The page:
Thursday, October 24, 2013

The trouble with being a girl. (No, not that one. A different one.)

My house had many selling points when I bought it, neighborhood cemetery and ghosts notwithstanding.

The ghosts were actually kind of a selling point before creepy faces started showing up in the window condensation
One of the selling points was that it boasts two full bathrooms, one on the first floor and one on the second floor.

However, what this statement fails to take into consideration is the fact that, rather than both full bathrooms possessing a tub/shower combination, one bathroom has only a bathtub with no shower (albeit, a cool claw-footed bathtub from the 19th century), and the other bathroom has only a shower stall.

To make this even more inconvenient (considering that I really prefer showering over bathing), the shower is in the downstairs bathroom.

Then add to this the fact that the shower stall in my downstairs bathroom would seem claustrophobia-inducing to someone who lived in a camper.

Photo enlarged to show detail. Actual shower smaller than pictured.
Years ago, I remember debating with a male friend whether women or men have it worse in the parts of our bodies that we are expected to shave, wax, or otherwise render hairless. His weak argument was that men's faces and necks have contours and ridges where it's easy to accidentally nick the skin, and shaving is therefore worse for men.

I call bullshit on this argument, for many reasons.

First of all, shaving is often optional for men, as facial hair is often seen as attractive on a man. (Yeah, yeah, shaving is optional for women, too. Unless they want to wear a skirt. Or shorts. Or a sleeveless top. Or a bathing suit. And it's all very well to say that it's still optional, but find me anyone, man or woman, who would actually find a woman with caveman leg hair wearing a skirt attractive. God, you are so full of it.) Meanwhile, men can not only sport a full beard and moustache and still be considered socially acceptable, they can also just skip shaving for a few days. Stubble is also often seen as attractive on a man.

Women simply do not have that same luxury.

Secondly, there is the issue of surface area requiring to be shaved. Admittedly, some men are hairier than others, and so feel compelled and/or have it requested of them by significant others to remove hair from other areas of the body besides the face, such as the back. However, body hair removal still isn't really compulsory for men the way it is for women, and as such, men generally have far less skin that needs to be shaved than women do. Not only are we girls expected to shave our legs, we are also expected to shave underarms and the bikini area, at minimum. Let's not even go into what women who are not of Scandanavian descent have to go through, shall we?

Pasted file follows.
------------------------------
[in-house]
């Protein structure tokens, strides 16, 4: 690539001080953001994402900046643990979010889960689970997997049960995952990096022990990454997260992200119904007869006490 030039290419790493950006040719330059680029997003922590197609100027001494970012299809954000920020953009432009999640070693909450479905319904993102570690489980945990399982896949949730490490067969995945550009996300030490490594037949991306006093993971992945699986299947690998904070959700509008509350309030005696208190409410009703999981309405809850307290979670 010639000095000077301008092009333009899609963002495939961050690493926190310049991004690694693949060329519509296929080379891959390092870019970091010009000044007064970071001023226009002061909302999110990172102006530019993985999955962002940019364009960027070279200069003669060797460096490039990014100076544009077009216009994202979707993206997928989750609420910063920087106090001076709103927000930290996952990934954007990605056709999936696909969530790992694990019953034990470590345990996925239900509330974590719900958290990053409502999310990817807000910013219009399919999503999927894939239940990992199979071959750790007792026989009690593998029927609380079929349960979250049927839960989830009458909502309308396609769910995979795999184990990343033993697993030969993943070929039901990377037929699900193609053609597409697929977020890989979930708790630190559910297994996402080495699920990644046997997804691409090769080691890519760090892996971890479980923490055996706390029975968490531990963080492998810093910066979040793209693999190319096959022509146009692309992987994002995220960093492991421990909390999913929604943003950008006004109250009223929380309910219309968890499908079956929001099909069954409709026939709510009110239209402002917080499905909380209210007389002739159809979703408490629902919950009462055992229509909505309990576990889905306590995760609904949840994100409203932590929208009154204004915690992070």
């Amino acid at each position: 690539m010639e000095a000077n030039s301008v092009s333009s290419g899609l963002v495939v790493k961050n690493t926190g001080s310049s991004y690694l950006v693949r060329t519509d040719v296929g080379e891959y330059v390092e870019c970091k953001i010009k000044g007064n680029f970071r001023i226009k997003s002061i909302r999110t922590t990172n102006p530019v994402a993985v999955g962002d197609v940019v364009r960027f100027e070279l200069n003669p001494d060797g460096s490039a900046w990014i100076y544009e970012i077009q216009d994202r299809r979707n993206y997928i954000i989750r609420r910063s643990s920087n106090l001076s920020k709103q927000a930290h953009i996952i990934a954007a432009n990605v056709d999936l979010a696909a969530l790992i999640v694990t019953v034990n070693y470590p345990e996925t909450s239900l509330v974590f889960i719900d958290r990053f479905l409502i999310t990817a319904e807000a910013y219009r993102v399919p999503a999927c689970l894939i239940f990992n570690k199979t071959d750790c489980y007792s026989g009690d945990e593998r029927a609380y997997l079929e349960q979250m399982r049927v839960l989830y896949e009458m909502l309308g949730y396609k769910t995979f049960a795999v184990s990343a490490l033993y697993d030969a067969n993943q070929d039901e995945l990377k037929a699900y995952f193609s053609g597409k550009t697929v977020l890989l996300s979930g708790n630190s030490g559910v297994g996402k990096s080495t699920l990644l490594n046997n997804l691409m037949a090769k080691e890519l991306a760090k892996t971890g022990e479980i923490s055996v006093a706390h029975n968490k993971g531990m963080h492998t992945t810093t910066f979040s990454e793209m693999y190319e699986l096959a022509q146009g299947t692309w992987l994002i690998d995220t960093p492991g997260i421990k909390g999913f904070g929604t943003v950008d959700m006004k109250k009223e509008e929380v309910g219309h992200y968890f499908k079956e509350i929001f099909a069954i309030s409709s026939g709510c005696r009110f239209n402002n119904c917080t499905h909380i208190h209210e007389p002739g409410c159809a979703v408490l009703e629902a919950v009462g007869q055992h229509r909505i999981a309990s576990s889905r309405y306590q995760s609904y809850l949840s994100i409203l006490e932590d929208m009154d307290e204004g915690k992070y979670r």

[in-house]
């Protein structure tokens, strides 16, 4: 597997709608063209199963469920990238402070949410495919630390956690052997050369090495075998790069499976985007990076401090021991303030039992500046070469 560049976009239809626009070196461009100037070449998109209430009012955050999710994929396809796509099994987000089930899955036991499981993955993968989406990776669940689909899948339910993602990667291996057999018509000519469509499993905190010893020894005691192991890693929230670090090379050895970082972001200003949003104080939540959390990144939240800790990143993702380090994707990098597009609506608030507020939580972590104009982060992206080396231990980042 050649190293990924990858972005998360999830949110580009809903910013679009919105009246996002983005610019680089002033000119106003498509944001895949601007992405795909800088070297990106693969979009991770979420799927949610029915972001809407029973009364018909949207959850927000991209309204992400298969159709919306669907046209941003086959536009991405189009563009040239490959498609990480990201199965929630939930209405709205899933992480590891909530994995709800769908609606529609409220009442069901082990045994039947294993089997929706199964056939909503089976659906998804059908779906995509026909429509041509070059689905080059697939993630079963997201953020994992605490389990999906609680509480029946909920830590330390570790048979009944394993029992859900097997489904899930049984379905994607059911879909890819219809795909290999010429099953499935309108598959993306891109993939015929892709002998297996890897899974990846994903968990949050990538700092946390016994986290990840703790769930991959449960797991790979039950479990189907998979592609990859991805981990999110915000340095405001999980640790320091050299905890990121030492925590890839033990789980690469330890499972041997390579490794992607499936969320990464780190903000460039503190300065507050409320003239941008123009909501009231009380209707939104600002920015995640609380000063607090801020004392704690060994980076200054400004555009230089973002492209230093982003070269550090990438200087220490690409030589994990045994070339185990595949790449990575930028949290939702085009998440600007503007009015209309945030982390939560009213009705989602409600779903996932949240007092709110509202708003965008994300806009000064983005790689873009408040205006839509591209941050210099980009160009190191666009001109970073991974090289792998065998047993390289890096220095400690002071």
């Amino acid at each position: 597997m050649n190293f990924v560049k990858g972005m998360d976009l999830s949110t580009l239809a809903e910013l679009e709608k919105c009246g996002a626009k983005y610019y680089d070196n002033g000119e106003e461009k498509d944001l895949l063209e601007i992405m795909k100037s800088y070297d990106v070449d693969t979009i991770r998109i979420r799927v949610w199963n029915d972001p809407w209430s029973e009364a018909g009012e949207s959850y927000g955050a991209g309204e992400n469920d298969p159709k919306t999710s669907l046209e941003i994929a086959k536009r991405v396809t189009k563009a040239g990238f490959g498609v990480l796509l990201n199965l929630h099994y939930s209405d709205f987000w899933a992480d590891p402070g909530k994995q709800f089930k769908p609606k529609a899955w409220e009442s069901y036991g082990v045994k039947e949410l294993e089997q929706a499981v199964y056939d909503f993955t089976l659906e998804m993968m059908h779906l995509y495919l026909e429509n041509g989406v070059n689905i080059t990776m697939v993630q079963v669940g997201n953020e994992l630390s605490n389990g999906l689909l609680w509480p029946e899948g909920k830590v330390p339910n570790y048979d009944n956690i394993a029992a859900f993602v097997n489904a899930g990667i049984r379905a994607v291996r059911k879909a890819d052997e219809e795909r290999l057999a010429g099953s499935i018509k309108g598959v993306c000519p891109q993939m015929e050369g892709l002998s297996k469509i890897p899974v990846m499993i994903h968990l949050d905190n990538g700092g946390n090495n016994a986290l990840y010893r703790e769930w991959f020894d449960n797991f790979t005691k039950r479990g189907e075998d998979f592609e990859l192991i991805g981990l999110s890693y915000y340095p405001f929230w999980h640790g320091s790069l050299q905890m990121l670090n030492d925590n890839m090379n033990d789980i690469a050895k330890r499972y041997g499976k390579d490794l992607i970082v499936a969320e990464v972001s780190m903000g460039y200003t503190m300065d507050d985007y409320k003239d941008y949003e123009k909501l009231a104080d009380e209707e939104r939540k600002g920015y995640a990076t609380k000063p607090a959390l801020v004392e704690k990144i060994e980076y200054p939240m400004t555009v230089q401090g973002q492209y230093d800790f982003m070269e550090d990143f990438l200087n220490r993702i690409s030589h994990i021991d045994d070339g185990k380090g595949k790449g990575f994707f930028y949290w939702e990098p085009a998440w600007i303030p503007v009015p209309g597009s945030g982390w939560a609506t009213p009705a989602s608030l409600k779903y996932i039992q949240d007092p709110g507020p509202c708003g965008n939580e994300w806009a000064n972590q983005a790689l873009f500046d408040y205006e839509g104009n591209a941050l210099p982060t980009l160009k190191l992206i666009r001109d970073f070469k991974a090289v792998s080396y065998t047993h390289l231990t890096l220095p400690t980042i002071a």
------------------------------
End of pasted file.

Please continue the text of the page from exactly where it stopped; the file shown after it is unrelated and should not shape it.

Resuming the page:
Finally, for a man to shave his face requires him to simply stand up straight and move his head around slightly while also moving the hand that is holding the razor and coordinating these movements. He can even do this in front of a mirror, so presumably, this will reduce the likelihood of unfortunate nicks and cuts.

Women, on the other hand, have to twist and bend and perform feats of acrobatic skill, and try to reach places that we can't even see so that we can run a sharp object that is designed to cut things over the skin of the most sensitive areas on the body.

All of this was true even before I moved into my house, back when I had a full-size shower/tub combo in which it was not nearly so difficult a task.

In my tiny little shower stall, shaving is an acrobatic feat of Olympic proportions, and I deserve a goddamn medal every day that I actually choose to shave my legs.

I expect I'll be getting that medal in the mail any day now.

2 comments:

  1. It's definitely more of a pain in the ass for women...I'm with you.

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    Replies
    1. Right? Like, it shouldn't have even been open for debate, should it?

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